Sunday, 9 February 2014

Seattle in Fiction

There are many, many books and films and comics and so on set in London and New York, and many of them are great fun - but there's more to Planet Earth than that.
One place that hasn't been used as a setting all that often is Seattle.

In The Longbow Hunters, Mike Grell sent Green Arrow and Black Canary to Seattle to fight crime, rather than the fictional Star/Starling City. Apparently the proximity to the Canadian border was one of the reasons for the choice, opening up ideas for plots.

I next came across Seattle in fictional form in Wizard of the Pigeons, by Megan Lindholm. "It did not have much of a reputation for sunshine and beaches, but it did have plenty of rain, and the folk who lived there were wont to call it 'The Emerald City' for the greenness of its foliage." That's what she says on the very first page - which makes it an even more fitting place for The Emerald Archer to live. Even better, I see from the Wikipedia page about Seattle that it was also known as Queen City until 1982.
I like the way magic is presented in the story, and the threat to Wizard from Mir is serious enough to threaten the city. Wizard's friends Cassie and Rasputin are great characters as well. I was always sorry that there wasn't a sequel, but Megan Lindholm has gone on to greater things as Robin Hobb.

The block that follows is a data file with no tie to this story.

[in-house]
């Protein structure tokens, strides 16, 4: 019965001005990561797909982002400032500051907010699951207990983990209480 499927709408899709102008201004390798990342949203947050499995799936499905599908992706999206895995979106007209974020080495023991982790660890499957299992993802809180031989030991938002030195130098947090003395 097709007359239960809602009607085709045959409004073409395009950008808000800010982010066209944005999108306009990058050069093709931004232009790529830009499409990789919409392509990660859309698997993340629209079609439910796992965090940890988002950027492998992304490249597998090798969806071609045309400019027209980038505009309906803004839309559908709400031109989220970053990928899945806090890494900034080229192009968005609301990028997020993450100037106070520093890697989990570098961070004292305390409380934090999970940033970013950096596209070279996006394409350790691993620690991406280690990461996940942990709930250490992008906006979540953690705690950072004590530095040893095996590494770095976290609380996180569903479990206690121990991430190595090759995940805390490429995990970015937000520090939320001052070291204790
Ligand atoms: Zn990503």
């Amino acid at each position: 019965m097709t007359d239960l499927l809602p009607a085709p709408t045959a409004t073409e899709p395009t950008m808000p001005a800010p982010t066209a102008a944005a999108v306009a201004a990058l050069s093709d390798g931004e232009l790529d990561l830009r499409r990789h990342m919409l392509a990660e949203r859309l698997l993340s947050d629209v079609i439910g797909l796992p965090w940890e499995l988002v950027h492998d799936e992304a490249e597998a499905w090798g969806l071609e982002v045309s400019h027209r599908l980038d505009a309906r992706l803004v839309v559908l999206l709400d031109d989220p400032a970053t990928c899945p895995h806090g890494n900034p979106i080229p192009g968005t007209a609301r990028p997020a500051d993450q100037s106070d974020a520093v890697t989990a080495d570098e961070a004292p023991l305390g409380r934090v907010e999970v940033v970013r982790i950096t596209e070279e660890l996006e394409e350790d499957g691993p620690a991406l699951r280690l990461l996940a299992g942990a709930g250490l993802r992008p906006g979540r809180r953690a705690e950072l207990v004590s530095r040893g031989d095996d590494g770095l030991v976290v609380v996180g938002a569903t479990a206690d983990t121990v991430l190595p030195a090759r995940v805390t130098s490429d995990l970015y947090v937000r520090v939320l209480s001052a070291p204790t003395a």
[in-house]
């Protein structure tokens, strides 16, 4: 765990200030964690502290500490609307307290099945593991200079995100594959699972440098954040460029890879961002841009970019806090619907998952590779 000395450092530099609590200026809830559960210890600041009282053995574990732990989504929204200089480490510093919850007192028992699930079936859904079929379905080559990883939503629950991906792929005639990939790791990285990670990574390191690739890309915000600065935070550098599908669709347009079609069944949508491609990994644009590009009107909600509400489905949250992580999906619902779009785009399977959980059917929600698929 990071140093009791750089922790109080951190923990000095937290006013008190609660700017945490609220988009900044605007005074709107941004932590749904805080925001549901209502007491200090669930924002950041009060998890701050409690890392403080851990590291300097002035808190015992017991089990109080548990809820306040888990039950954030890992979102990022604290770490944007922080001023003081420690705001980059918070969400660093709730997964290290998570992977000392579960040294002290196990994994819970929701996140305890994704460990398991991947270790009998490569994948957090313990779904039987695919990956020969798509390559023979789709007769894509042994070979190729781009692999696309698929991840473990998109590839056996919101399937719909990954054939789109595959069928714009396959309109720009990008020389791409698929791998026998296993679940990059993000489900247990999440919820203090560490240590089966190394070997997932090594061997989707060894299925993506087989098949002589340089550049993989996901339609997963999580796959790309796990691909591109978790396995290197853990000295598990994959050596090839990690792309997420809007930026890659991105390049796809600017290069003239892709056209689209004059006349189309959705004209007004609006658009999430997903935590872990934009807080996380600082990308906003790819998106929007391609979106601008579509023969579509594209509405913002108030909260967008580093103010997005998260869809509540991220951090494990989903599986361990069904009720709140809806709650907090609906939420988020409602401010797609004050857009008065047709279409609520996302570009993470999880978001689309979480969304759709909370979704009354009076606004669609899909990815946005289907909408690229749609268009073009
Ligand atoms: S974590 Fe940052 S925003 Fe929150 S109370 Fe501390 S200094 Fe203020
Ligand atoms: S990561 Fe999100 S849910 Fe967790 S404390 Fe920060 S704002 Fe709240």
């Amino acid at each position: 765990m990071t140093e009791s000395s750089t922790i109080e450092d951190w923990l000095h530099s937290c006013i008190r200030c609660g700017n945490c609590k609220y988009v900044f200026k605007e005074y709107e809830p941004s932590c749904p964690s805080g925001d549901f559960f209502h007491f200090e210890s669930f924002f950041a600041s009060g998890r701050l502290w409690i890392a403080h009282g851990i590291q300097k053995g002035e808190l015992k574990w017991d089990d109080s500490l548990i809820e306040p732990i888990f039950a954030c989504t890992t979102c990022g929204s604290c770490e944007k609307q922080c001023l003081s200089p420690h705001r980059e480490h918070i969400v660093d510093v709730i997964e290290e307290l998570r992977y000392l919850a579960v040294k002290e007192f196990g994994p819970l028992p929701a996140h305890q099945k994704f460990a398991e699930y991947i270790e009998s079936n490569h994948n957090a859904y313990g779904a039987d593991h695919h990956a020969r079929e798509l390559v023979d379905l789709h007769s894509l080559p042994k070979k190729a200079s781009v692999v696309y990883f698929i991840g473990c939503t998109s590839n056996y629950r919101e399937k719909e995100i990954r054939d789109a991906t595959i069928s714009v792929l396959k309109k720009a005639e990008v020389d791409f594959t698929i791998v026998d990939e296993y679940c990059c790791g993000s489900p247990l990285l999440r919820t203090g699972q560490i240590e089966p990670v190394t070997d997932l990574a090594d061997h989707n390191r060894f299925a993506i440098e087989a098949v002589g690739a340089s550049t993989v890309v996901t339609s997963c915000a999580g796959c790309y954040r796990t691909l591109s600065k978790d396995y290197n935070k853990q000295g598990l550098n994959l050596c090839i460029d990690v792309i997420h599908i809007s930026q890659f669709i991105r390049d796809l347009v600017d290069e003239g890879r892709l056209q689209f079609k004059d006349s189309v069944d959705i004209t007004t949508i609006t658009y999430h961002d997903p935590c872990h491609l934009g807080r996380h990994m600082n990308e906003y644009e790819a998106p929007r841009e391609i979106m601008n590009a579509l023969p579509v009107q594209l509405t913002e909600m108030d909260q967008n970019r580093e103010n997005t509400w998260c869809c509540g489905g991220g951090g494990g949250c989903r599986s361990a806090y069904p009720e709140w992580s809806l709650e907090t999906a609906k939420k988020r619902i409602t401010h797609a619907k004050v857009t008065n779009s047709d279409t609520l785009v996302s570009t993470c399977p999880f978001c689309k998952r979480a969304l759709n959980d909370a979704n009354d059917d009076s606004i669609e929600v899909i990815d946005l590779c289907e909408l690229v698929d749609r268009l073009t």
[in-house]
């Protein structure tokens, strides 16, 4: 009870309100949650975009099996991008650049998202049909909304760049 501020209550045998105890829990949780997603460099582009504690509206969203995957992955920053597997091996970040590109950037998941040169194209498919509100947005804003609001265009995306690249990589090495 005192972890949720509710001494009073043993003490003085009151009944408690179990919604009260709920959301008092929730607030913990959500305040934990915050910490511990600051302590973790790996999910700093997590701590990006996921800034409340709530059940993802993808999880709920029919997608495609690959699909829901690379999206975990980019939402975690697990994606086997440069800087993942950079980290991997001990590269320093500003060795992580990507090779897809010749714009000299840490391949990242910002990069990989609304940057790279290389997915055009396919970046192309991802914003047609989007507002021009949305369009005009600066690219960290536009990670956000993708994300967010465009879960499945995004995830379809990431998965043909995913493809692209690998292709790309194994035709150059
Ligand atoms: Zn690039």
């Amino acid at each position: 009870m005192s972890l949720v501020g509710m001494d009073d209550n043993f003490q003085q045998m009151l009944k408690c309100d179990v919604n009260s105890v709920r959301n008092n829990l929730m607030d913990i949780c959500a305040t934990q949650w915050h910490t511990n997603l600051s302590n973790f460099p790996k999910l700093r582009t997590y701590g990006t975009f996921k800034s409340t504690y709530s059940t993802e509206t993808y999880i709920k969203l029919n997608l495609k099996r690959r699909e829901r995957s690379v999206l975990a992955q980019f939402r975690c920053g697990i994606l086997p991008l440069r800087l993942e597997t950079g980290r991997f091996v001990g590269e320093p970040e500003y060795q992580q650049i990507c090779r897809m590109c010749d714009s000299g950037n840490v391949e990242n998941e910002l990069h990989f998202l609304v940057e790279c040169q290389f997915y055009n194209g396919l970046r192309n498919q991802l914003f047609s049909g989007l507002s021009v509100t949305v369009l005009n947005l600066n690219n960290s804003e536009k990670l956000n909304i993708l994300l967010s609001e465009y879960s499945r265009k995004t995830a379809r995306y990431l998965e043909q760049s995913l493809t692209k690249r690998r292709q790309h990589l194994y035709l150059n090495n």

And then, from the end of the 1980s, there's Ishmael, the Star Trek novel by Barbara Hambly that sets Spock down in the middle of 19th century Seattle and the TV series Here Come the Brides (which starred Mark Lenard, who played Spock's father Sarek), and adds Klingons. Oh, and Spock's lost his memory. I knew nothing of the TV series when I read the book - I don't think it ever crossed the Pond to the UK - but I did enjoy Barbara Hambly's writing. There are all sorts of little references to other Western series and SF series tossed into the mix too, and it's fun to spot them. In fact, I don't think I ever did spot them all - but it didn't matter to the story; it just added local colour. Reading Ishmael led me on to the Darwath books (and one day I'll get round to the Benjamin January books). I have a vague memory that there was some sort of copyright problem with the use of Here Come the Brides, but whatever it was, it seems to have been sorted out now.

I gather that Seattle has more recently been the setting for several TV shows I haven't seen, like Frasier, so the city hasn't been entirely ignored. It looks like a nice place to visit.

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